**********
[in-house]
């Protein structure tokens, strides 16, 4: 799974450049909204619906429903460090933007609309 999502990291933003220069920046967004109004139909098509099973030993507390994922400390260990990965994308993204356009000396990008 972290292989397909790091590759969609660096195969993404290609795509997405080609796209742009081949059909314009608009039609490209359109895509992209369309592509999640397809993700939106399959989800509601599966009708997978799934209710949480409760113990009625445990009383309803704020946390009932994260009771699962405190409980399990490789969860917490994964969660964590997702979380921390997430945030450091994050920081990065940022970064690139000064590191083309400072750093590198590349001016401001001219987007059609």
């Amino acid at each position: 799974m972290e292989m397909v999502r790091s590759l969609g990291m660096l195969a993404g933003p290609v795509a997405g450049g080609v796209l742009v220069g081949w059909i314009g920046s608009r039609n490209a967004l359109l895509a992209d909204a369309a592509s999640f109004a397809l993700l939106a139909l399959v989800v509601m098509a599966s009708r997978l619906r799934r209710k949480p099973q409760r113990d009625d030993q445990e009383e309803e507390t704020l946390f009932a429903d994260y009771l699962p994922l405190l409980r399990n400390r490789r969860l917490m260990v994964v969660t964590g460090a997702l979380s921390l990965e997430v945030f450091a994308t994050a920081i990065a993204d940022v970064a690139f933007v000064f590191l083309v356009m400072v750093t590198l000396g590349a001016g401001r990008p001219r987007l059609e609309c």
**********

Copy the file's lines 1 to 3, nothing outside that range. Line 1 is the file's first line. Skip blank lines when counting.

[in-house]
């Protein structure tokens, strides 16, 4: 799974450049909204619906429903460090933007609309 999502990291933003220069920046967004109004139909098509099973030993507390994922400390260990990965994308993204356009000396990008 972290292989397909790091590759969609660096195969993404290609795509997405080609796209742009081949059909314009608009039609490209359109895509992209369309592509999640397809993700939106399959989800509601599966009708997978799934209710949480409760113990009625445990009383309803704020946390009932994260009771699962405190409980399990490789969860917490994964969660964590997702979380921390997430945030450091994050920081990065940022970064690139000064590191083309400072750093590198590349001016401001001219987007059609």
């Amino acid at each position: 799974m972290e292989m397909v999502r790091s590759l969609g990291m660096l195969a993404g933003p290609v795509a997405g450049g080609v796209l742009v220069g081949w059909i314009g920046s608009r039609n490209a967004l359109l895509a992209d909204a369309a592509s999640f109004a397809l993700l939106a139909l399959v989800v509601m098509a599966s009708r997978l619906r799934r209710k949480p099973q409760r113990d009625d030993q445990e009383e309803e507390t704020l946390f009932a429903d994260y009771l699962p994922l405190l409980r399990n400390r490789r969860l917490m260990v994964v969660t964590g460090a997702l979380s921390l990965e997430v945030f450091a994308t994050a920081i990065a993204d940022v970064a690139f933007v000064f590191l083309v356009m400072v750093t590198l000396g590349a001016g401001r990008p001219r987007l059609e609309c």